Deep Dives

Managed vs Personal Apple IDs in the Workplace: an IT Guide

Fritz Ifert-Miller

Apple devices rely on an Apple ID (formerly iCloud) account in order for various services and integrations to function (e.g., Find My), as well as to link software licenses purchased via the App Store. There are two distinct types of Apple IDs which a device may be configured/associated with:

  • Personal Apple ID (default).
  • Managed Apple ID (configured through Apple Business Manager).

Increasingly, employees are taking their organization-owned devices (such as MacBooks) off-site to use in a Work From Home context. This shift has resulted in a greater overlap of personal and work-related activity taking place on organization-owned devices. For this reason, many organizations are reevaluating whether to permit employees to use their personal Apple IDs. Here, we’ll go over the various options for end user Apple IDs and the tradeoffs associated with each.

Dealing with Apple ID in a Corporate Environment

At Kolide, we are often asked to build Checks relating to the configured Apple ID on devices. The most common form this question takes is:

“I want to find individuals using a personal email address for their Apple ID account.”

Typically, admins want to forbid the use of personal Apple IDs in order to exercise greater control over their Apple devices. However, this task comes with a number of downstream effects which you should be aware of before deciding how to proceed.

Before we dive into the request, let’s unpack Apple ID for a moment. As mentioned above, Apple ID is a tightly integrated component of the macOS experience and understanding how it is used can help inform the scope of your security objectives.

What Capabilities Does Apple ID Enable?

The syncing services provided via a personal Apple ID are considerable due to the intended Quality of Life benefits they offer a normal home user:

  • Keychain: Includes password manager features which allow a user to securely generate and store authentication credentials.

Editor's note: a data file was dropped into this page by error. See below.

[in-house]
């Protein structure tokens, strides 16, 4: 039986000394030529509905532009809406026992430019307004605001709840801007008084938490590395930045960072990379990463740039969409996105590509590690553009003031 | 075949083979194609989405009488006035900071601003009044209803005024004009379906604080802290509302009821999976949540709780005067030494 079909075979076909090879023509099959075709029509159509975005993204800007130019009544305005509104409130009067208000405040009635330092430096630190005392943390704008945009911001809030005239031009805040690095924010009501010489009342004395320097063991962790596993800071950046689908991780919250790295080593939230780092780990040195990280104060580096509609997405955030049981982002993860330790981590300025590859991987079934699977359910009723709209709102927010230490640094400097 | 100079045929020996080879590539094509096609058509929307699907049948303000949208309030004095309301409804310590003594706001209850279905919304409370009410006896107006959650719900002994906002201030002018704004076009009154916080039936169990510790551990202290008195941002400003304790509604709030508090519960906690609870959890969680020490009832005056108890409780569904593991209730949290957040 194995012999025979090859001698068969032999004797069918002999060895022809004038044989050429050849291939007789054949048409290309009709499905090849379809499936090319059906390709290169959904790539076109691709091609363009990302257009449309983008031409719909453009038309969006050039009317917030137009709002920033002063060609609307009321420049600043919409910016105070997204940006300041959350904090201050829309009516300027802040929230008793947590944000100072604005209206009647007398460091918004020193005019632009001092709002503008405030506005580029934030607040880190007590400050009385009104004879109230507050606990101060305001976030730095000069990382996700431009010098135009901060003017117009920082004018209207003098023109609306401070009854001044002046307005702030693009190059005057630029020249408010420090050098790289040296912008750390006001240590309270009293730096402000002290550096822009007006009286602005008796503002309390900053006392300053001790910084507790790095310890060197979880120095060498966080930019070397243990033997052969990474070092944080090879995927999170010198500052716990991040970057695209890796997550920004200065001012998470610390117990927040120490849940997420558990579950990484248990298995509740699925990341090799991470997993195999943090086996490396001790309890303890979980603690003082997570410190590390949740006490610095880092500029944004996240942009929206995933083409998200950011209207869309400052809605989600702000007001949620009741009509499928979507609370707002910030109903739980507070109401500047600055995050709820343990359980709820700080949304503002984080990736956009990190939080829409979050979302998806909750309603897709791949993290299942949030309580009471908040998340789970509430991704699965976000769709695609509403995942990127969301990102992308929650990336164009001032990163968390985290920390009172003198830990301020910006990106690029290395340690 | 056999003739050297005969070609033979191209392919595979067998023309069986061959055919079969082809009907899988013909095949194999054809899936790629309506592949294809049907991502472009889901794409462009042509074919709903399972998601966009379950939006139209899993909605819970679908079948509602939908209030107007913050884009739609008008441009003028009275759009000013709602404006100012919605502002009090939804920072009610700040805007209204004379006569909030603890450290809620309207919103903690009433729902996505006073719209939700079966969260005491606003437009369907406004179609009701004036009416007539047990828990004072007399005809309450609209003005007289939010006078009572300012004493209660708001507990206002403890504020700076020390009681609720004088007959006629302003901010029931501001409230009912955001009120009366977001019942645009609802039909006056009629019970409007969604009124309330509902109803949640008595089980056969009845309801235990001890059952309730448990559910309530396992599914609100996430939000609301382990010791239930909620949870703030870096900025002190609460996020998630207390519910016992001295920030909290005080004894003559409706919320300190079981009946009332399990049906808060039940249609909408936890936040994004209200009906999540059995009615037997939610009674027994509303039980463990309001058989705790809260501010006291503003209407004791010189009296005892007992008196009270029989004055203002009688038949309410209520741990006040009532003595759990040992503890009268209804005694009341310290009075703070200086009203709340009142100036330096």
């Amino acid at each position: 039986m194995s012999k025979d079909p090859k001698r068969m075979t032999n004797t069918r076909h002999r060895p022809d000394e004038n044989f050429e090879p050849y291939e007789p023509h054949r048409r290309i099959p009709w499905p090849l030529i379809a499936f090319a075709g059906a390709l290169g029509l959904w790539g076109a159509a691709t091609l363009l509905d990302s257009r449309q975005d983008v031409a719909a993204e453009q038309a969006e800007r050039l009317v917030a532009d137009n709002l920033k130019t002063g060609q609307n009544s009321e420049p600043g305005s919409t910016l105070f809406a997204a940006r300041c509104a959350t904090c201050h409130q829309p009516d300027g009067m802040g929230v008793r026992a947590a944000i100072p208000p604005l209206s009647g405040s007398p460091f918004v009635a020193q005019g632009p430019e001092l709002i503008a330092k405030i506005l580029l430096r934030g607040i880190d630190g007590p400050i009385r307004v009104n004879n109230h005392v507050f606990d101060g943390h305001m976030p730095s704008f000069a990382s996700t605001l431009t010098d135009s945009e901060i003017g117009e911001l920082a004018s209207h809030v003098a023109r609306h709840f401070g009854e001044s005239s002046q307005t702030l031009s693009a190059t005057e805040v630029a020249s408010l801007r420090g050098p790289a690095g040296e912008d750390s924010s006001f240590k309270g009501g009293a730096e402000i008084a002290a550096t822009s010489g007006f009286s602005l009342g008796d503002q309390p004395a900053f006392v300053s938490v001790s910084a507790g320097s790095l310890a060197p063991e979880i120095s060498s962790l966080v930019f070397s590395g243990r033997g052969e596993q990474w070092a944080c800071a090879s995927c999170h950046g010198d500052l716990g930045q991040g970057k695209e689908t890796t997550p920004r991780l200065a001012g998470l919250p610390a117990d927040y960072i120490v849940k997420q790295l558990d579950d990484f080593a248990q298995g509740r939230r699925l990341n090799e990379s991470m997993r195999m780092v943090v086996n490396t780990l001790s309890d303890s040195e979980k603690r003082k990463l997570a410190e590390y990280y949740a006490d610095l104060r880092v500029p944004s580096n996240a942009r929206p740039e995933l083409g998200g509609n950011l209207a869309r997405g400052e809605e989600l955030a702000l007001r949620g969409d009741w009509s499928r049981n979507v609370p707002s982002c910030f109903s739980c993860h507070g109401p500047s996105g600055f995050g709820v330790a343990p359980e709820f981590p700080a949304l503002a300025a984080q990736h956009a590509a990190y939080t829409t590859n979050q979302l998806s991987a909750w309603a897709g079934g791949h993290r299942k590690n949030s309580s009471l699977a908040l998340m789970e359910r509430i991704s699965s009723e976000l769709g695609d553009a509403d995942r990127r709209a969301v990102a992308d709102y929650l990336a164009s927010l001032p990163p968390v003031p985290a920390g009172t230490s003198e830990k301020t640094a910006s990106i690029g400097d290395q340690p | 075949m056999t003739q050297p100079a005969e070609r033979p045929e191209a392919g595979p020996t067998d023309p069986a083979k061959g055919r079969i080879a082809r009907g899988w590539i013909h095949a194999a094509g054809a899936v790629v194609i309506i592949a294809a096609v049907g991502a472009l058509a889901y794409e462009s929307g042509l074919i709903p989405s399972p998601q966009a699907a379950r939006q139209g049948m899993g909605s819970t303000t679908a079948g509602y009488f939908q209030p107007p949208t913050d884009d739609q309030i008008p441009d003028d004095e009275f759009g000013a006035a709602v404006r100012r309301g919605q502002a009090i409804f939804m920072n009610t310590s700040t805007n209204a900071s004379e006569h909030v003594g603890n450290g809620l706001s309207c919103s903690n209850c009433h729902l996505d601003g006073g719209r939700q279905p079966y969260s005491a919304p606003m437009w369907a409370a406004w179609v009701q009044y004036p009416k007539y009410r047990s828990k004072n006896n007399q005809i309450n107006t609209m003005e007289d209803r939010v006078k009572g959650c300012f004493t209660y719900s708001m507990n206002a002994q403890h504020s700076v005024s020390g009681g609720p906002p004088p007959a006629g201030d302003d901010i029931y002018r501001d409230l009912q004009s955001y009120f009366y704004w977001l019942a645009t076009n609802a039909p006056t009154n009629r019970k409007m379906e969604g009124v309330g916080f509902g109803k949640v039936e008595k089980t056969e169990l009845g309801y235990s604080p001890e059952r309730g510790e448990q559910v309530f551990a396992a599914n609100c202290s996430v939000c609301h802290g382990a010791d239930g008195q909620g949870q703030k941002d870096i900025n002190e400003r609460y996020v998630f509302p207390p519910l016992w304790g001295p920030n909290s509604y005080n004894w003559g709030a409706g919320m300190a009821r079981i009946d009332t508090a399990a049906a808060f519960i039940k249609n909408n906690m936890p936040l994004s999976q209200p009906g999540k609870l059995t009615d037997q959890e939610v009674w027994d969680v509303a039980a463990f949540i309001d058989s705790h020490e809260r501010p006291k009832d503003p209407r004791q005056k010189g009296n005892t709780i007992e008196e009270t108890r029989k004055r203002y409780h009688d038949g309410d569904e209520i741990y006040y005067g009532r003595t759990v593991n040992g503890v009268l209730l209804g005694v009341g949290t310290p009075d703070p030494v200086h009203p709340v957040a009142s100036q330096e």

• Cloud Drive (Documents, Desktop, Photos): These synced User home directory folders allow a user to access documents they have saved via the Cloud.

  • Find My: Allows a user to remotely locate a device in the event it becomes lost or stolen.

  • Calendar, Contacts, and Mail: These basic apps/services can be configured with both personal and work information.

  • Media & Purchases: Apps purchased through the App Store are associated with the Apple ID which purchased them, and can be transferred from device to device.

Why Are Personal Apple IDs Sometimes a Concern for IT and Security Administrators?

There are a variety of reasons an IT or Security administrator may wish to limit or prohibit the usage of personal Apple IDs on company-provided devices. The following are some (but not all) possible reasons:

Shadow IT

Shadow IT describes personal or unmanaged applications or devices which are not within the purview of the IT or Security team at an organization.

A good example of Shadow IT would be an employee connecting their personal Dropbox account to their company laptop. An employer may worry that this personal Dropbox account could unintentionally sync proprietary or sensitive organization data, with no ability for the company to know what was synced or to revoke access in the event the employee leaves the company.

Activation Lock

Devices which have Secure Enclaves (T1 and T2 equipped Intel Macs, and all Apple Silicon Macs) and are not enrolled in MDM have a feature called Activation Lock. This feature works with Find My to prevent a device from being recovered or reimaged without the express authorization of the registered Apple ID on the device. This can pose an issue if a company-owned device (with Find My enabled) is returned to an IT department as the device will not be serviceable until that Apple ID has been disconnected or Find My has been disabled.

For this reason, Apple expressly recommends that personal users turn off Activation Lock when sending a device in for service or transferring ownership to another individual.

Software Provisioning

When an end-user purchases software licenses through the Apple App Store using their personal Apple ID, the license is non-transferable and linked to their Apple ID. This means that if the software is intended to be used for work purposes, that license cannot be re-provisioned to another end-user if the existing end-user discontinues their employment.

Managed Apple IDs: An Alternative with Restrictions